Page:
Oil City was once the place to take in a show. In the downtown alone, there were at least a half dozen possibilities. For those who didn’t like one venue’s vibe, it was just a short walk next door or down the block to another.
Among those options was the Lyric Theater on Seneca Street.
“This is the last remaining example of a vaudeville theater in town, and there were lots of vaudeville theaters in town at the turn of the century,” said Gary Dittman, one of the originators of the idea to restore the performing space.
In the summer of 1907, a little shotgun-style stage named “Airdome Theater” opened right next to the heart of Rockefeller’s Standard Oil empire.
The theater went through several name changes and architectural updates before it finally closed in the 1950s as a motion picture venue.
The stage and seating area were encased, almost mummified, and the space redesigned into two clothing stores. The Abe Lang Women’s Wear and Ray L. Way Men’s Wear stores would take the building into the 21st century.
To make it a reality, they partnered with the Colonel Drake Cultural Alliance, Inc. in 2006, which assumed management and development of the theater. Since then the project has made some progress in getting ready for the final renovations.
And they are close.
They have a looming deadline next week to raise $106,000 in matching grant funds.
Otherwise, they risk losing nearly a million of the funding for the $2.3 million project.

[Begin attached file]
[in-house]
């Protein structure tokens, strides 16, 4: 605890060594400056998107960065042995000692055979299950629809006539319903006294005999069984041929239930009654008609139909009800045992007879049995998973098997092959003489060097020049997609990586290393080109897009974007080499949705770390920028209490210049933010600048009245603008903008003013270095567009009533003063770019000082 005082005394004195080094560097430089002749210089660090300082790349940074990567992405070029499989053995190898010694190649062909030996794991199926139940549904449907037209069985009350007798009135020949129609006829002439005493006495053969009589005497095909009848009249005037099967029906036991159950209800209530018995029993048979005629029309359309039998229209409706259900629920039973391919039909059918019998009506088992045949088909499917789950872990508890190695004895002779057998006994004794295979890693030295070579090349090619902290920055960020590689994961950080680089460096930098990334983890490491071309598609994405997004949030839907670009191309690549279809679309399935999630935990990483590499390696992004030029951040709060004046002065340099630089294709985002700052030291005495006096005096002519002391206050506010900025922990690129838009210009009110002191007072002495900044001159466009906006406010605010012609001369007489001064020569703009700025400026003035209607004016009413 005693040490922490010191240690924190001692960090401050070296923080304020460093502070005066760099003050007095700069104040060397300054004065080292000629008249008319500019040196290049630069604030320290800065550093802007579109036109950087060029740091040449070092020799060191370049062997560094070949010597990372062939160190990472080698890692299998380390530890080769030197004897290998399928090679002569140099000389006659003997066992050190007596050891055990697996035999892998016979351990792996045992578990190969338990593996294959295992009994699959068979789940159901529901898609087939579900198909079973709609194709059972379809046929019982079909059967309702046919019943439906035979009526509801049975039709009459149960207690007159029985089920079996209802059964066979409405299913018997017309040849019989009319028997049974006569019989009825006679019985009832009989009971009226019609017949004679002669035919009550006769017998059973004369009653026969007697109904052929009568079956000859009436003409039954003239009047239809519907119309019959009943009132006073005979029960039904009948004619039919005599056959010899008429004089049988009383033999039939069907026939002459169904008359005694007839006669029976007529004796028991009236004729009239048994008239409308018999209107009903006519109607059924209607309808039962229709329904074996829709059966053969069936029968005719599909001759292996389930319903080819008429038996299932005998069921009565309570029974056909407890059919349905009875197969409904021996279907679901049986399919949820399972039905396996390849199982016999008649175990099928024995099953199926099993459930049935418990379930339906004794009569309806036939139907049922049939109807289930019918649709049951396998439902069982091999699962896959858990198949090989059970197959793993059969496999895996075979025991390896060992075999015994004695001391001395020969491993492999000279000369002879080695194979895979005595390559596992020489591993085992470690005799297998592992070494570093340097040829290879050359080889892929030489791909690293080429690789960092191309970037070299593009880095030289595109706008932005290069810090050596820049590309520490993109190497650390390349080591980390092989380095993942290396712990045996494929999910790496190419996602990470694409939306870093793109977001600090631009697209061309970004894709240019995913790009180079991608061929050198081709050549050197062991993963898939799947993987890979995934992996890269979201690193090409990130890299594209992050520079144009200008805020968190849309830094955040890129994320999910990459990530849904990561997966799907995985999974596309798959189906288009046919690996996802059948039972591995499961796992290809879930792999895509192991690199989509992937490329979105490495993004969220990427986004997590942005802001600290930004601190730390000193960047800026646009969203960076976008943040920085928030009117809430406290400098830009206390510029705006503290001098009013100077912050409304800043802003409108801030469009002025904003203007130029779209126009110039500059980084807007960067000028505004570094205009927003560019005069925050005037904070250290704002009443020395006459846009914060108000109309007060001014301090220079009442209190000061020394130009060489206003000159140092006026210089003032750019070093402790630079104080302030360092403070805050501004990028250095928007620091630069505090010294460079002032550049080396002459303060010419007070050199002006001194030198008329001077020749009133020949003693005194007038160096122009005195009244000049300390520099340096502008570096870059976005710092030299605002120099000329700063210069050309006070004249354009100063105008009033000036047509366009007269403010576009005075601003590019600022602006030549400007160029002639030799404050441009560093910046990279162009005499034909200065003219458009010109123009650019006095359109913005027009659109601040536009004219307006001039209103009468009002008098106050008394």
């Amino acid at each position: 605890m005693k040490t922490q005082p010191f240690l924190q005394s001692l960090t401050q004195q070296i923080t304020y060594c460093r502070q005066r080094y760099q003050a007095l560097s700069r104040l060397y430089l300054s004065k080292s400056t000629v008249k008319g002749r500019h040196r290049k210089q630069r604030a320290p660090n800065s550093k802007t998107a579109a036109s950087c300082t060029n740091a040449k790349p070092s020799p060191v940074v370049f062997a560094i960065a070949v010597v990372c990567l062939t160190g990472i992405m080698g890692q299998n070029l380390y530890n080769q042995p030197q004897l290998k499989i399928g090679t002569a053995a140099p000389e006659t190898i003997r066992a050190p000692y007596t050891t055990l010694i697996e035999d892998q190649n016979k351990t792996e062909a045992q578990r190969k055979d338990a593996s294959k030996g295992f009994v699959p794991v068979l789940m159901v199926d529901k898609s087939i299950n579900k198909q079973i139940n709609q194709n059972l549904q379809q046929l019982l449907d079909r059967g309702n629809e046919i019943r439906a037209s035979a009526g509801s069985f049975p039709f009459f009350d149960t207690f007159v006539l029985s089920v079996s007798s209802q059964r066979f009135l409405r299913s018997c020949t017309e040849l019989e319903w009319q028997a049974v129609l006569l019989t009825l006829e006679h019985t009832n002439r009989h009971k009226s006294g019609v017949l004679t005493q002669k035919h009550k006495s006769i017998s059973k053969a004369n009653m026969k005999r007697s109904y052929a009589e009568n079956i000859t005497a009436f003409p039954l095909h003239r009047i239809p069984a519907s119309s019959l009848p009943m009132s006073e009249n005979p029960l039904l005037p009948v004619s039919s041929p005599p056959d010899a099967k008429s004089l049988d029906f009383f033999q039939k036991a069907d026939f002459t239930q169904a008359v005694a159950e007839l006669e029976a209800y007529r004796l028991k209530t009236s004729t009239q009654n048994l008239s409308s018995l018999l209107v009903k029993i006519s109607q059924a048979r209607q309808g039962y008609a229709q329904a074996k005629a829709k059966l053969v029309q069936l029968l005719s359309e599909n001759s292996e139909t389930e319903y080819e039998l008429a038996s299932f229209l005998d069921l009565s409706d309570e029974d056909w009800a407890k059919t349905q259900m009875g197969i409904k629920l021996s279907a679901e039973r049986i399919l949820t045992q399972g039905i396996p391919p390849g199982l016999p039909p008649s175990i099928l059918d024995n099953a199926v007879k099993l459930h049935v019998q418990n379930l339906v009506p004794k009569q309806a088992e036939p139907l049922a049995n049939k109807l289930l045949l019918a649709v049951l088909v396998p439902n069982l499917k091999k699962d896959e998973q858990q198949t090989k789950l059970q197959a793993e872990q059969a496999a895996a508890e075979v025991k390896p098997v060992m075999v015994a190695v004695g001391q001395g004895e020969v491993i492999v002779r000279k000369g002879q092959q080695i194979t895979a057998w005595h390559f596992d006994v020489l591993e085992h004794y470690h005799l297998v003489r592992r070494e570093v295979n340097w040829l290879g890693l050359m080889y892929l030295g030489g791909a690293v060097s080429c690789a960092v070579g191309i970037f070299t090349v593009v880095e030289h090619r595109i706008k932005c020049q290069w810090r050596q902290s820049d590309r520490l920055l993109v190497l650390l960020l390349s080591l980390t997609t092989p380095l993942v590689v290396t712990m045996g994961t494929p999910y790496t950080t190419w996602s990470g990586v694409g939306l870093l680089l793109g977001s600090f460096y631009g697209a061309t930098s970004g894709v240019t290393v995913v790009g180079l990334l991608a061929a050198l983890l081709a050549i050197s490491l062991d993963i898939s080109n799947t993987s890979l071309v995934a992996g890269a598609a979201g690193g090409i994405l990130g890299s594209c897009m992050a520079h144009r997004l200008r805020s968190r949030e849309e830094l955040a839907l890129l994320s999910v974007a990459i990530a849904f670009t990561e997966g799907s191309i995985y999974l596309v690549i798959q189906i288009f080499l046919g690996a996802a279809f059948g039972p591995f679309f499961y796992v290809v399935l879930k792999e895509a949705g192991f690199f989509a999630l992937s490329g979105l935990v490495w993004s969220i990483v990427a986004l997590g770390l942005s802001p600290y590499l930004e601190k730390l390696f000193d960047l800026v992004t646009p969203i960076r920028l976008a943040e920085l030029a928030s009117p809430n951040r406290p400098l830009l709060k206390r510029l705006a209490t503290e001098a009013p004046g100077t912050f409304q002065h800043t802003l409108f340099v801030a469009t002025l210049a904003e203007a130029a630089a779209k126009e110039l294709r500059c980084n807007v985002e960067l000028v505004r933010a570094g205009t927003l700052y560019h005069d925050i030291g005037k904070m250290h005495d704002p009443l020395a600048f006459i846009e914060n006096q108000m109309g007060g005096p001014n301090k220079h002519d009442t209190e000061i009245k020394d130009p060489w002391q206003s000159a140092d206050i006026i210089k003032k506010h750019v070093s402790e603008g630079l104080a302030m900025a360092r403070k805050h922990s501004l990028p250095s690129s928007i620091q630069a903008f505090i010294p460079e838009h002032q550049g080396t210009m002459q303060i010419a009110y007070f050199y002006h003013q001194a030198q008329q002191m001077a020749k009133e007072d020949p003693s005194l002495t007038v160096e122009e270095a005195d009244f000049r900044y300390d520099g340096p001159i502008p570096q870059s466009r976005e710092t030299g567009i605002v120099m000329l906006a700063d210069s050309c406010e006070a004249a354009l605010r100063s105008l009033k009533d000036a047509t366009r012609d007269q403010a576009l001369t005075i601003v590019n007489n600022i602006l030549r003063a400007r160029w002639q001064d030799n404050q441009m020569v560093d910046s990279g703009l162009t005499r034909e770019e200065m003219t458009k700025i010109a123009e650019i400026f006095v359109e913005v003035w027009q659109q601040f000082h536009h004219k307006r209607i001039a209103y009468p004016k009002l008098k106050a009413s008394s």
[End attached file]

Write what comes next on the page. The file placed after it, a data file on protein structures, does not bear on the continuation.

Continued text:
So, they need some help from some deep pockets, and fast.
The plan for the theater is to tear out the entrance and rebuild the space to include offices and a modern theater entrance design.
It will seat 214 and have a completely renovated stage. Some early work has already been completed, including shoring up supports and dealing with roofing issues.
More recently they have made a lot of strides to pull together the last of the needed money. In the month since putting out their most recent call for support, they have raised $9,000.
“There is such a group of young people who are so talented and I’m afraid of them moving away because they can’t make a living here performing,” Dittman said. “There (are) musicians, actors, tech people that are great at it but they can only fit it in, in their spare time and they have to sling hash or something else. It takes away from their real passion.”
Dittman said that another theater in the region can only increase the potential for the area’s performing artists, and hopefully open the door to more possible stage incomes. “My hope is the theaters can work together, share resources and people.”
The goal of a revamped Lyric Theater is to be more than just a home for the Community Playhouse, Inc. They want to show movies, host parties, concerts and event weekends. All of which, they hope adds to the revitalization of downtown Oil City and other nearby communities.
“It will help all of our downtowns as people come in for a show, maybe shop, maybe eat,” Dittman said. “I think it opens the door for a lot of progress and to bring life back downtown. People on the street at other times than when they are just driving through.”
The next show is November 16 and will feature the Brandon Rae Band. Jesse James Weston will perform on November 30.
Donations can also be made online at https://bbcf.fcsuite.com/erp/donate/create/fund?funit_id=2255.
This story, by Richard Sayer and Eight & 322, was made possible through a grant from Arts Oil City and the Pennsylvania Council on the Arts.